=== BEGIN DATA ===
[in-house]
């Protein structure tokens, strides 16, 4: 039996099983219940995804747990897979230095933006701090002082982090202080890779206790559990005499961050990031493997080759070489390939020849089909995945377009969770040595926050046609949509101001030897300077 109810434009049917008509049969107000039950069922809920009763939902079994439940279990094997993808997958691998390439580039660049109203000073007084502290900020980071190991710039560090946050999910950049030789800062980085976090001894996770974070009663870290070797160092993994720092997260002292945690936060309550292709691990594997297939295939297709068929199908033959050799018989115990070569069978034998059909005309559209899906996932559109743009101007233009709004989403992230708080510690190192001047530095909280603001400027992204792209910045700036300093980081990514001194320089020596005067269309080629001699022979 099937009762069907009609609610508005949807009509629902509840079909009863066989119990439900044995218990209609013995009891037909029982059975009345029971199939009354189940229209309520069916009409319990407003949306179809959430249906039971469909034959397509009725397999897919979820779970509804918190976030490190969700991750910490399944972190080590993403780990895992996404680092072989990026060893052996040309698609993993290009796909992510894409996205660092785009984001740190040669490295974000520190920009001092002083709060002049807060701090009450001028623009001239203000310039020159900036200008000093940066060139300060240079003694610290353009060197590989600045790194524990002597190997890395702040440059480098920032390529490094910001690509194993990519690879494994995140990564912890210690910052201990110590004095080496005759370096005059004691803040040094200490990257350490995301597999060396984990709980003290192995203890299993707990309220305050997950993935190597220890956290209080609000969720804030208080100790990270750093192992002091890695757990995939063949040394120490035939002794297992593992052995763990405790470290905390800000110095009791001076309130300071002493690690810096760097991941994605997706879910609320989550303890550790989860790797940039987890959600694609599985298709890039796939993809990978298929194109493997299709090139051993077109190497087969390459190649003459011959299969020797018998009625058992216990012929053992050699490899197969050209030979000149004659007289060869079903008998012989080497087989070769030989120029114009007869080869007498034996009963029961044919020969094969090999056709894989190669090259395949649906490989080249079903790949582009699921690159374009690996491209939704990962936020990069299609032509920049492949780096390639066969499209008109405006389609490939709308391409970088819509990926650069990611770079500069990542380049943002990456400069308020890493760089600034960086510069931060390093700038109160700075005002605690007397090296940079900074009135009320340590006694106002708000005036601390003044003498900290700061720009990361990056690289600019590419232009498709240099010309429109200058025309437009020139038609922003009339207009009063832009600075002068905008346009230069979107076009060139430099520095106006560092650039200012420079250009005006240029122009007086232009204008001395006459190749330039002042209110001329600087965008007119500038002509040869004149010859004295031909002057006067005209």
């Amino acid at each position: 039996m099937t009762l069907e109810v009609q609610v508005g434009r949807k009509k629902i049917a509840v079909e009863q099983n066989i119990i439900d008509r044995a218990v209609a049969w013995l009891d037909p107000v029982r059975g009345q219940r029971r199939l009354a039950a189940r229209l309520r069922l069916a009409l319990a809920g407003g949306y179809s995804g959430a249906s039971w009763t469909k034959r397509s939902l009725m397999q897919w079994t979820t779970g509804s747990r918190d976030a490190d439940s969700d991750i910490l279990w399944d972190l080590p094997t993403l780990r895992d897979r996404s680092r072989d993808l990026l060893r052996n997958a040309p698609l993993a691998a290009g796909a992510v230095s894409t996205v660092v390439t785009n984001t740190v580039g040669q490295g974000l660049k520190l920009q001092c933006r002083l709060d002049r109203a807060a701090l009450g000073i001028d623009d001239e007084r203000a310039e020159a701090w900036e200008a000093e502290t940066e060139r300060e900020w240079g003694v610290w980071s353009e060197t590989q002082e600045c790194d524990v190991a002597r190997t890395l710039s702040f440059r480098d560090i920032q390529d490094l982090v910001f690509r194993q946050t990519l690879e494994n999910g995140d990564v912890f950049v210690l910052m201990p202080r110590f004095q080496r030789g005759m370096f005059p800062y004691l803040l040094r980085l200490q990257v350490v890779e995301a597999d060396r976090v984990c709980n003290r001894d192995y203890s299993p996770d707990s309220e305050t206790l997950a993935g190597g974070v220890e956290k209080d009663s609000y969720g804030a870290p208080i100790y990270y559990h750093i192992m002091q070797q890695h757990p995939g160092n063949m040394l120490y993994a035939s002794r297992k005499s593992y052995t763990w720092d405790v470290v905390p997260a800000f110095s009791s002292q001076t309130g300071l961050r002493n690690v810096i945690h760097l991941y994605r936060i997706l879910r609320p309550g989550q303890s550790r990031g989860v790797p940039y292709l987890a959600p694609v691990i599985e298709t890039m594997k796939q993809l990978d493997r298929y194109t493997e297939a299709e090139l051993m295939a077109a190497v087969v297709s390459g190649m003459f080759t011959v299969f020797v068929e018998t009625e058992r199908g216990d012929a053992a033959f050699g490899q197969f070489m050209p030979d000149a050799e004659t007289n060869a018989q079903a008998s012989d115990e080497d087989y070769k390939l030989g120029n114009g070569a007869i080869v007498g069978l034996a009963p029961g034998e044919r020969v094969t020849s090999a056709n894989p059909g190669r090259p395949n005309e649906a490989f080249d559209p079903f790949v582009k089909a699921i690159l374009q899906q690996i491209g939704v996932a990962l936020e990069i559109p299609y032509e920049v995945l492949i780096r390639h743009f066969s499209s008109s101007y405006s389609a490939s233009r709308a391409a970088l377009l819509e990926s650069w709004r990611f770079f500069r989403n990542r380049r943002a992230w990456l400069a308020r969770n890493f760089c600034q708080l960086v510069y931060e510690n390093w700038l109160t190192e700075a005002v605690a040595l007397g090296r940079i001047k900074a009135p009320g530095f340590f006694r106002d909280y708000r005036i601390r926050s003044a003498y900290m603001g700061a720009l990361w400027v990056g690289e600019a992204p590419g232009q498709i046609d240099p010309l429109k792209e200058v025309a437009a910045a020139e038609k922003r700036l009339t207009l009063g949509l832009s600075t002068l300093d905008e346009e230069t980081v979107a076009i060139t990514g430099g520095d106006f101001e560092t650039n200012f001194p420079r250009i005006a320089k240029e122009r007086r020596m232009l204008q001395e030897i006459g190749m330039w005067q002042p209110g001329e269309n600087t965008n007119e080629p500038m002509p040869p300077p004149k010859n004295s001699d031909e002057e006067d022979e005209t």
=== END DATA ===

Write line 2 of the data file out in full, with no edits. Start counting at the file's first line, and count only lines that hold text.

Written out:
């Protein structure tokens, strides 16, 4: 039996099983219940995804747990897979230095933006701090002082982090202080890779206790559990005499961050990031493997080759070489390939020849089909995945377009969770040595926050046609949509101001030897300077 109810434009049917008509049969107000039950069922809920009763939902079994439940279990094997993808997958691998390439580039660049109203000073007084502290900020980071190991710039560090946050999910950049030789800062980085976090001894996770974070009663870290070797160092993994720092997260002292945690936060309550292709691990594997297939295939297709068929199908033959050799018989115990070569069978034998059909005309559209899906996932559109743009101007233009709004989403992230708080510690190192001047530095909280603001400027992204792209910045700036300093980081990514001194320089020596005067269309080629001699022979 099937009762069907009609609610508005949807009509629902509840079909009863066989119990439900044995218990209609013995009891037909029982059975009345029971199939009354189940229209309520069916009409319990407003949306179809959430249906039971469909034959397509009725397999897919979820779970509804918190976030490190969700991750910490399944972190080590993403780990895992996404680092072989990026060893052996040309698609993993290009796909992510894409996205660092785009984001740190040669490295974000520190920009001092002083709060002049807060701090009450001028623009001239203000310039020159900036200008000093940066060139300060240079003694610290353009060197590989600045790194524990002597190997890395702040440059480098920032390529490094910001690509194993990519690879494994995140990564912890210690910052201990110590004095080496005759370096005059004691803040040094200490990257350490995301597999060396984990709980003290192995203890299993707990309220305050997950993935190597220890956290209080609000969720804030208080100790990270750093192992002091890695757990995939063949040394120490035939002794297992593992052995763990405790470290905390800000110095009791001076309130300071002493690690810096760097991941994605997706879910609320989550303890550790989860790797940039987890959600694609599985298709890039796939993809990978298929194109493997299709090139051993077109190497087969390459190649003459011959299969020797018998009625058992216990012929053992050699490899197969050209030979000149004659007289060869079903008998012989080497087989070769030989120029114009007869080869007498034996009963029961044919020969094969090999056709894989190669090259395949649906490989080249079903790949582009699921690159374009690996491209939704990962936020990069299609032509920049492949780096390639066969499209008109405006389609490939709308391409970088819509990926650069990611770079500069990542380049943002990456400069308020890493760089600034960086510069931060390093700038109160700075005002605690007397090296940079900074009135009320340590006694106002708000005036601390003044003498900290700061720009990361990056690289600019590419232009498709240099010309429109200058025309437009020139038609922003009339207009009063832009600075002068905008346009230069979107076009060139430099520095106006560092650039200012420079250009005006240029122009007086232009204008001395006459190749330039002042209110001329600087965008007119500038002509040869004149010859004295031909002057006067005209």